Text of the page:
'Precious cargo': risk and reproductive citizenship

Deborah Lupton

    Research output: Contribution to journalArticlepeer-review

    230 Citations (Scopus)
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    In the interests of promoting the health and wellbeing of their foetuses, pregnant women are subject to imperatives which expect them to engage in an intense ascetic regime of self-regulation and disciplining of their bodies. This review article draws upon scholarship from the humanities and social sciences on pregnancy, foetal personhood and risk to explain why, at this particular moment in the history of western societies, pregnant women and their foetuses are such potent focal points for regulation, monitoring and control. It is argued that in recent years the foetus has become fetishised as a precious body to the exclusion of the pregnant woman's needs and rights. Biomedical technologies have played an important role in the construction of the contemporary foetal body and the meanings which surround it, as have the discourses and practices of neoliberal politics and risk society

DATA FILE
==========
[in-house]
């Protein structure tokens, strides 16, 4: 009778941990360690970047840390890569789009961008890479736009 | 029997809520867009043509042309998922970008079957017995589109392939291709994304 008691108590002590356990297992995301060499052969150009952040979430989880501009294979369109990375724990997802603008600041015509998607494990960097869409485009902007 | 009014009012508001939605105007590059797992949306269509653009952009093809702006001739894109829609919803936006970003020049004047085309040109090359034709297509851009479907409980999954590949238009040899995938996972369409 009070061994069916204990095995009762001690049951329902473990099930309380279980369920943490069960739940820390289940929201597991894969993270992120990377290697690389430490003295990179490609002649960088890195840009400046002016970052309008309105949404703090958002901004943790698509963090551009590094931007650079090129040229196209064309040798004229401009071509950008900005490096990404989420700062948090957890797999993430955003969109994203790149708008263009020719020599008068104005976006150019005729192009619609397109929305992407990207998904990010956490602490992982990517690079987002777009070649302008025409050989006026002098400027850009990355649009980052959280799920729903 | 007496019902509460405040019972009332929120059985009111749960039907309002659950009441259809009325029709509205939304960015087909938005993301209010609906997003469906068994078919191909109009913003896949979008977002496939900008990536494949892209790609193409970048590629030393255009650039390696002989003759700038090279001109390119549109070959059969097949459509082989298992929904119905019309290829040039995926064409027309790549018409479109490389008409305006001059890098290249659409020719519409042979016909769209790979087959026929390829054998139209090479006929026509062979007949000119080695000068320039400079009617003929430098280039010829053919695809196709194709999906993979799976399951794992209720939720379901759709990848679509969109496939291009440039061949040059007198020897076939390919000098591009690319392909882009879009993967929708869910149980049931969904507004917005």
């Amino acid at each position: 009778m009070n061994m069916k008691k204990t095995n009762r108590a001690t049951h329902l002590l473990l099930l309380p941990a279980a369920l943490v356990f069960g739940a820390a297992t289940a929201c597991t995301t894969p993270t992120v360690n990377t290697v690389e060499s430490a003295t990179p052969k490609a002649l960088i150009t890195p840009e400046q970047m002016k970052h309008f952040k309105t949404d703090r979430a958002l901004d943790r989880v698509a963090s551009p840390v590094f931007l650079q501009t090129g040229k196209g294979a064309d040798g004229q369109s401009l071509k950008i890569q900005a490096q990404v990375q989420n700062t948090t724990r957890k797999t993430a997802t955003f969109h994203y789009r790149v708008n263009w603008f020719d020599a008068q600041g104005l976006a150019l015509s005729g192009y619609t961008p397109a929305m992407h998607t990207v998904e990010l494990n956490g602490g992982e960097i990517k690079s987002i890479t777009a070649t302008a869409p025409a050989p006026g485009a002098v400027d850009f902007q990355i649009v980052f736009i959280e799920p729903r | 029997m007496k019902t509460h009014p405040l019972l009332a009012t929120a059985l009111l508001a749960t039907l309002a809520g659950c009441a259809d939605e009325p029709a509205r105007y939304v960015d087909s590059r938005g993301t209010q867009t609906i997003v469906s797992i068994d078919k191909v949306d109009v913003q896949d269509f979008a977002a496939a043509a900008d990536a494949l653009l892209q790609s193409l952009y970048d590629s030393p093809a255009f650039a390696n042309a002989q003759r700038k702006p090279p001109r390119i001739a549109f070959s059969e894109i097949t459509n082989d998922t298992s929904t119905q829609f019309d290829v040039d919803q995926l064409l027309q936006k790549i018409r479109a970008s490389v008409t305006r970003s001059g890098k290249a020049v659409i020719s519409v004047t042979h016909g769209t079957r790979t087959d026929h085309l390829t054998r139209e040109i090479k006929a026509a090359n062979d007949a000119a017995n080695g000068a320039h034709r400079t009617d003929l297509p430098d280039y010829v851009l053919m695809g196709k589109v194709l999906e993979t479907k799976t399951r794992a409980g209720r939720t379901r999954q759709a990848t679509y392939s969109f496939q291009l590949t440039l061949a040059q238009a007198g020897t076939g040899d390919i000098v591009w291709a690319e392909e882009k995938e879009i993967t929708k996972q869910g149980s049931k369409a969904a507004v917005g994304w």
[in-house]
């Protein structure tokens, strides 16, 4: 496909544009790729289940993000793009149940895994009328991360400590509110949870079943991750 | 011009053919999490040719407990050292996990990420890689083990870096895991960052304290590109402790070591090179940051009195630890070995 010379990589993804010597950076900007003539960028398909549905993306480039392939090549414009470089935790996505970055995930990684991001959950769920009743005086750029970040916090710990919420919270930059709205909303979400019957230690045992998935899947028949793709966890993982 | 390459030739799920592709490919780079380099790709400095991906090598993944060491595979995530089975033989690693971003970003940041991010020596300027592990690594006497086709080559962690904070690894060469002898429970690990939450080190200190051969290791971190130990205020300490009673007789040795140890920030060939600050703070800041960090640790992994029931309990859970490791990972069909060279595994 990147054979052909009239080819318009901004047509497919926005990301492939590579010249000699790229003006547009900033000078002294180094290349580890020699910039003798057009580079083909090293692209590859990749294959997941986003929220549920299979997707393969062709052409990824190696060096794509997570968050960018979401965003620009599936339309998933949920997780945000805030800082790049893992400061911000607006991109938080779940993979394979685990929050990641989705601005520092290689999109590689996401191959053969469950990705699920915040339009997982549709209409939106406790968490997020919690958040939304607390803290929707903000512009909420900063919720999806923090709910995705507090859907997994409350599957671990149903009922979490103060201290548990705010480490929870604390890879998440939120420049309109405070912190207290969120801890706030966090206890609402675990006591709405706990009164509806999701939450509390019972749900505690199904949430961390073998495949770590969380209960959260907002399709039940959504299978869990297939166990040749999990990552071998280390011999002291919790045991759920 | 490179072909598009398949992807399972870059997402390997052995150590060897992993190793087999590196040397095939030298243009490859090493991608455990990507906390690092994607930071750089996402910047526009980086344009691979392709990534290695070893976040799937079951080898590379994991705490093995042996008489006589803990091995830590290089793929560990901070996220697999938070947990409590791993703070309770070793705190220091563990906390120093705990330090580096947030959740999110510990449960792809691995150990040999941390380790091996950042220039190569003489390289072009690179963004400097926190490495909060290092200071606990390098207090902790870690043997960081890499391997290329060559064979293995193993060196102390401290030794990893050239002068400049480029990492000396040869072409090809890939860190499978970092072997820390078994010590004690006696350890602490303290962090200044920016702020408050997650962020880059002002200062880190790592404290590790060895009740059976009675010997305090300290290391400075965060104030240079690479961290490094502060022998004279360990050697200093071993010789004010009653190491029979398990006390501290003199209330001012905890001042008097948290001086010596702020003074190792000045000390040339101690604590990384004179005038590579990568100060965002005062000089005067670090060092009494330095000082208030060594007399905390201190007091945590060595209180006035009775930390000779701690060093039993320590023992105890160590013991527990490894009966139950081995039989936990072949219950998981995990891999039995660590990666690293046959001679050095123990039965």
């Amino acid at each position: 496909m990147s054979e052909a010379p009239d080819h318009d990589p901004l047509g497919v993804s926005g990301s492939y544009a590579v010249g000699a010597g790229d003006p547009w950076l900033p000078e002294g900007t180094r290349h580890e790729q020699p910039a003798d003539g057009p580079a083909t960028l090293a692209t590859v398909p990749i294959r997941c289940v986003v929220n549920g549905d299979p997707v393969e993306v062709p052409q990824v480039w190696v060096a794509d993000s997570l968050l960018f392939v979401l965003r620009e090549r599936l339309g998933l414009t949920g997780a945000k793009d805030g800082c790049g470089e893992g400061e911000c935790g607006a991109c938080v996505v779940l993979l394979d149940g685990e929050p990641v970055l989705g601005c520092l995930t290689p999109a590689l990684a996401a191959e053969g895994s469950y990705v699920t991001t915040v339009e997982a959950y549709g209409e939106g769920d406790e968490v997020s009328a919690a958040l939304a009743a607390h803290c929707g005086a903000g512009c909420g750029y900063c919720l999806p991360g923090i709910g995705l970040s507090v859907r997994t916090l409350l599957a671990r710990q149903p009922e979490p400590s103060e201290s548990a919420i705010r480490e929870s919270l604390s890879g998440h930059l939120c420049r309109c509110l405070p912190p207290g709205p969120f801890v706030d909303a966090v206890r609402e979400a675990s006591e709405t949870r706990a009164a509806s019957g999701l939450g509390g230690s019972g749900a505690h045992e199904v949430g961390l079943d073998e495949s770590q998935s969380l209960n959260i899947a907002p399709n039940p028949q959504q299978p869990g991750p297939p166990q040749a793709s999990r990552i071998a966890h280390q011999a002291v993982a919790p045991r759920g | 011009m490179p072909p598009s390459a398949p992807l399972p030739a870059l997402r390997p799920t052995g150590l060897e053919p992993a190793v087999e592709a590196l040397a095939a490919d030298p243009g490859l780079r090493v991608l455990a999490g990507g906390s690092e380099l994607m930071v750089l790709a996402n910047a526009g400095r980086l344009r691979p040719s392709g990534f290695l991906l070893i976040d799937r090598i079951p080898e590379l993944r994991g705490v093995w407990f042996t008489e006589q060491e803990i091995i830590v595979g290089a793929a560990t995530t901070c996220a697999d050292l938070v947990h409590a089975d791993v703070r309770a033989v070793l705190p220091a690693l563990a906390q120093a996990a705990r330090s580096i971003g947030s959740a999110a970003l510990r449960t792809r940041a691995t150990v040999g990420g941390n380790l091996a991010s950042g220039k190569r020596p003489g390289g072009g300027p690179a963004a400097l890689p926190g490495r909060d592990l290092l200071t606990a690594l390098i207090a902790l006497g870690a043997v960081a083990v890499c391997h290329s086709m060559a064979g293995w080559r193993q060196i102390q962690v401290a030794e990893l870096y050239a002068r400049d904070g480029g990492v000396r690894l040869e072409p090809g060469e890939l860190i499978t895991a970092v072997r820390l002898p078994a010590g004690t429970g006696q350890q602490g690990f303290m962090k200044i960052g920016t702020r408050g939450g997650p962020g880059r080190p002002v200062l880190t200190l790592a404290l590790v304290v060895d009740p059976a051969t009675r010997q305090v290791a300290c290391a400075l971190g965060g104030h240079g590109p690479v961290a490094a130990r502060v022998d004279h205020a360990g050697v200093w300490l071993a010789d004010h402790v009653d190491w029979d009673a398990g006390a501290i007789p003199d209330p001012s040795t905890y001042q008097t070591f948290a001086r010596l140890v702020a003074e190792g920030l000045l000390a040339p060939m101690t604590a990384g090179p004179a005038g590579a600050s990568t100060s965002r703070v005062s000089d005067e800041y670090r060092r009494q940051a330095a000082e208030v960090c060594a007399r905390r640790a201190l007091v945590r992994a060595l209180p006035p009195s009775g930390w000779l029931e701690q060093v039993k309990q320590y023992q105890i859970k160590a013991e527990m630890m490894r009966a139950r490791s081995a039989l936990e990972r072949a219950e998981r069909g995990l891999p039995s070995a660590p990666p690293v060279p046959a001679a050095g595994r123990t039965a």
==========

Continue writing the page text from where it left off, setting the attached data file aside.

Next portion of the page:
Original languageEnglish
    Pages (from-to)329-340
    Number of pages12
    JournalCritical Public Health
    Issue number3
    Publication statusPublished - 2012


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